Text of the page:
By getting the government to bail them out of their bad debts, the bankers did what the OWS folks are accused of: "expect others to pay for their own foolish decisions." And boy did they! The combined Bush and Obama bailouts were estimated in July 2009 by Neil Barofsky, Special Inspector General of the Troubled Asset Relief Program, at $23.7 trillion dollars. The audacity of this mother of all freeloading is made even more evident by the fact that there was never any justification for it except the bankers' greed. As Dave Stratman writes,

"But weren’t these bailouts and the consequent austerity programs necessary? The answer is no. The gigantic bailouts were only necessary, explains John Hussman, President of Hussman Investment Trust, because Bernanke and Geithner and their backers in Congress chose to protect the bondholders of the “too big to fail” institutions rather than the public. The usual—and legally required—way of dealing with failed banks is to fire and replace their management, use their shareholders’ and bondholders’ capital to correct their balance sheet, and sell the bank's good debts to a solvent institution. This is the method used recently in the case of Washington Mutual, the largest bank failure in U.S. history, and hundreds of other cases. Neither depositors nor taxpayers lose a penny in this process. Hussman points out that the bonds backing the “TBTF” banks in question represent more than enough capital to restructure the bank balance sheets and discharge the toxic debt."
Republicans, of course, respect people who work harder and smarter and they do not begrudge such people the fruits of their honest labor, even if those fruits are very substantial indeed. But the bankers taking home their multimillion dollar bonuses were not doing honest work. I don't think good Republicans like yourself have in mind con artists and swindlers when they speak of working harder and smarter, do they? There is no justification for these bankers living in extreme luxury enjoying a life style ordinary working people can only dream of. They did not deserve to receive the bonuses and bailouts. This is why they are rightly called freeloaders.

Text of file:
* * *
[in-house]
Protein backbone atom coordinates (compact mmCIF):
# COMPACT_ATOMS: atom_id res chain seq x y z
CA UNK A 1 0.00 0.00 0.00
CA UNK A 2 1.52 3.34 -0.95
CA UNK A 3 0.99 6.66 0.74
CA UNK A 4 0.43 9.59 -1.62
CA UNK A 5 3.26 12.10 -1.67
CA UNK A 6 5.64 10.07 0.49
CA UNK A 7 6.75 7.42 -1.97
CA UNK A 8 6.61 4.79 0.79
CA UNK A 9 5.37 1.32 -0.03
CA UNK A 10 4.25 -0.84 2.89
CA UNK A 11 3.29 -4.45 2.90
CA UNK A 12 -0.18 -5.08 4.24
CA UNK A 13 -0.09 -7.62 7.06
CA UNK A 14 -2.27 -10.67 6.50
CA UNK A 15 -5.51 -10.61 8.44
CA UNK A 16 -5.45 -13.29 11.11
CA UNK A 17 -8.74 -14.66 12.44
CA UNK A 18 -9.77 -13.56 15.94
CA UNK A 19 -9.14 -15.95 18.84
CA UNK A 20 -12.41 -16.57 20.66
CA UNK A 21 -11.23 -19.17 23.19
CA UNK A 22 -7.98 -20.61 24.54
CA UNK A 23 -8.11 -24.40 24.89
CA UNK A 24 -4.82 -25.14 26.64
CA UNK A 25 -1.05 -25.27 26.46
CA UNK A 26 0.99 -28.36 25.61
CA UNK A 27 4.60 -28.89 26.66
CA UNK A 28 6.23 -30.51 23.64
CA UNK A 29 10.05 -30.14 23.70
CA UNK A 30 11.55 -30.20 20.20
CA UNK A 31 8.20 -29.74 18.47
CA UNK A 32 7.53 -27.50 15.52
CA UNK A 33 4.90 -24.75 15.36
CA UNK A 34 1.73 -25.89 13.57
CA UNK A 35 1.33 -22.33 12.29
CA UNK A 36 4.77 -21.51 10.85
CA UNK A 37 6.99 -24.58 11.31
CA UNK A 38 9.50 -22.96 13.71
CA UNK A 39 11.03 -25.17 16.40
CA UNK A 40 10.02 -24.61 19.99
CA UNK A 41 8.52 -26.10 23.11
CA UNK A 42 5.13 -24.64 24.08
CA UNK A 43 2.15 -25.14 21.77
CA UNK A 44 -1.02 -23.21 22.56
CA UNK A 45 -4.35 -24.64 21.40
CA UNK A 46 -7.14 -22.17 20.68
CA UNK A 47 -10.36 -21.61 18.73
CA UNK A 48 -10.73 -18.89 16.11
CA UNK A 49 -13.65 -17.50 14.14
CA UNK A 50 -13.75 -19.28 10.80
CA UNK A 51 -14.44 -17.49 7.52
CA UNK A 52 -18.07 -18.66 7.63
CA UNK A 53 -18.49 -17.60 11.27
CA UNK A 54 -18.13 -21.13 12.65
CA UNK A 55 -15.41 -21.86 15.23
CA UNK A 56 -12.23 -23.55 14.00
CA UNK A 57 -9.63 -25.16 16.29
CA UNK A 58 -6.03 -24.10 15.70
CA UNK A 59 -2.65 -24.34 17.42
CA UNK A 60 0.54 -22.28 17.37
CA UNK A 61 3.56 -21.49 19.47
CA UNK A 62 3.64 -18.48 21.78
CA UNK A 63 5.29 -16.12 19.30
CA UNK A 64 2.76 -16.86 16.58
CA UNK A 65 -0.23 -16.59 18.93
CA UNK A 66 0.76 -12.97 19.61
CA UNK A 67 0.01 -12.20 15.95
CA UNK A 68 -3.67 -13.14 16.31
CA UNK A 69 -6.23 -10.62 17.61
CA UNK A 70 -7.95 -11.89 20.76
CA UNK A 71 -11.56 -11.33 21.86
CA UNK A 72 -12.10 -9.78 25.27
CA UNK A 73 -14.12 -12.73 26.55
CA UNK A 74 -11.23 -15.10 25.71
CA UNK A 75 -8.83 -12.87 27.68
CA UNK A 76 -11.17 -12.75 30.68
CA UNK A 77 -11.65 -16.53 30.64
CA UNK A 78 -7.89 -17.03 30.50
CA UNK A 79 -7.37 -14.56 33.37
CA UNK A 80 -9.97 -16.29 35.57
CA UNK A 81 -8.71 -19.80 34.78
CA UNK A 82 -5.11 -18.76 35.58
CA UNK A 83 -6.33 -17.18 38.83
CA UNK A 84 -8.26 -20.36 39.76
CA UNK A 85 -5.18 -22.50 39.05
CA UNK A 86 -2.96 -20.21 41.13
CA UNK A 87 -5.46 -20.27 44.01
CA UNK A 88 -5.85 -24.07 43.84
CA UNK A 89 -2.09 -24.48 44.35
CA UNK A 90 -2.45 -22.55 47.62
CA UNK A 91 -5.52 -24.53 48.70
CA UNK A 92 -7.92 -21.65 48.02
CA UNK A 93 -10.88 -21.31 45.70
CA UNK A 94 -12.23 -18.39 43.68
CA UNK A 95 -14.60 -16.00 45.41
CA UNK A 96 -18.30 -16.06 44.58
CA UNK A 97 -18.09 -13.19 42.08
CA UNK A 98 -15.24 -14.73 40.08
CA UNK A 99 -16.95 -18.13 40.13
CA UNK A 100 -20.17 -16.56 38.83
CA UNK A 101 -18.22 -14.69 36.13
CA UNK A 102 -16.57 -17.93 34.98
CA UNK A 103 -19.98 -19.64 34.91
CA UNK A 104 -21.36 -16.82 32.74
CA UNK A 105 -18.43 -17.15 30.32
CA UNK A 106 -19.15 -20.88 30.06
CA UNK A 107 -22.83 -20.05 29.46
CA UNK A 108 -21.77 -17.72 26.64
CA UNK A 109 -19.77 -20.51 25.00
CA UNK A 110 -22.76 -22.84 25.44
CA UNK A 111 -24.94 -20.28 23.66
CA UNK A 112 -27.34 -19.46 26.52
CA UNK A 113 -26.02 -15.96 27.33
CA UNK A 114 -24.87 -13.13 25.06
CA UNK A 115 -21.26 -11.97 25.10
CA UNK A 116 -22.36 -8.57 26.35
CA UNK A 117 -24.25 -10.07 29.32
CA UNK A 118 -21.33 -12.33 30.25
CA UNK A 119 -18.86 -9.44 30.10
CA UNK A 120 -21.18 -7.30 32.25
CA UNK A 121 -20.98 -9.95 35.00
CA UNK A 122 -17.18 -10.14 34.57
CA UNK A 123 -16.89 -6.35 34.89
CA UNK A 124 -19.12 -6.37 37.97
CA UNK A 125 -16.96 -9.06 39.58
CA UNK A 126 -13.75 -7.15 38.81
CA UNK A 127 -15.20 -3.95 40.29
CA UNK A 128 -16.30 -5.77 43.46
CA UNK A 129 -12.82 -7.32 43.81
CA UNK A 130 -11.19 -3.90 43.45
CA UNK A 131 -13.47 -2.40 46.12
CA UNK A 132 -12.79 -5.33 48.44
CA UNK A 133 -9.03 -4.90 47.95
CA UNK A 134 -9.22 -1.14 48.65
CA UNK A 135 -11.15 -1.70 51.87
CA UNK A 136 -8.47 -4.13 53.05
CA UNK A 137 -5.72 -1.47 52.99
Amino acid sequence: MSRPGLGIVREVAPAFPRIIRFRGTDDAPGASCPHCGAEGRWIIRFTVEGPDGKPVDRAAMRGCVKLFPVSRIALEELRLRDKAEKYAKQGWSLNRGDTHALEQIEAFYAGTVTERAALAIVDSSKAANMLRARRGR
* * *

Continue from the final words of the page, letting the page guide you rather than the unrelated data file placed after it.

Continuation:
But what about the OWS folks who are complaining about having mortgages greater than the value of their home, or about having their home repossessed by the bank? What about the OWS youngsters complaining about having crippling debts of sixty thousand dollars or more as the price of a college education in a society that does not offer them a decent-paying job? Does their wanting some relief from these debts make them freeloaders too? Well, as in the case of the bankers, the answer to this question depends on whether they deserve to have what they are asking for.

Do working class people who work 40 hours a week and often more to produce the wealth of our society deserve to have decent homes to live in? Do students who study at a college and earn good grades and graduate with a degree in order to be better educated and better able to contribute to our society deserve to receive such an education without having to go deep into debt? Do people who contribute their fair share towards producing the wealth that, as a complex society, we produce together, deserve to enjoy the benefits of what they help produce?